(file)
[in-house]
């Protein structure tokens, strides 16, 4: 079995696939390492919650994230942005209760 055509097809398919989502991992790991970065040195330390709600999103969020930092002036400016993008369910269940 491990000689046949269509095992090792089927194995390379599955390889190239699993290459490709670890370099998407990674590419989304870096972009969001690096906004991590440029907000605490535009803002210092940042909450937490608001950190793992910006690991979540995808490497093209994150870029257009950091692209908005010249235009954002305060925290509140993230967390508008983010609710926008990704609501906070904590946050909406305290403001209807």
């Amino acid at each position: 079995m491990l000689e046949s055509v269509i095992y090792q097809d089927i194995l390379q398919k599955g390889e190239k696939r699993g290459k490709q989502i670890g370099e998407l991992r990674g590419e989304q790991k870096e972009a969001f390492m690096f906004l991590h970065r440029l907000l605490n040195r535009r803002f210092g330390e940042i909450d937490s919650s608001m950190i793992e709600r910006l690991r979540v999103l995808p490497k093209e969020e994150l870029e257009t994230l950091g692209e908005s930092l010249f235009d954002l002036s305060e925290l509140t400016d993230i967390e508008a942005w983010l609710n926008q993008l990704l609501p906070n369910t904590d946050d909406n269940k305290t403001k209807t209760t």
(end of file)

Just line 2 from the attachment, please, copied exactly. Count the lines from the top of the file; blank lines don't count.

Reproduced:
């Protein structure tokens, strides 16, 4: 079995696939390492919650994230942005209760 055509097809398919989502991992790991970065040195330390709600999103969020930092002036400016993008369910269940 491990000689046949269509095992090792089927194995390379599955390889190239699993290459490709670890370099998407990674590419989304870096972009969001690096906004991590440029907000605490535009803002210092940042909450937490608001950190793992910006690991979540995808490497093209994150870029257009950091692209908005010249235009954002305060925290509140993230967390508008983010609710926008990704609501906070904590946050909406305290403001209807």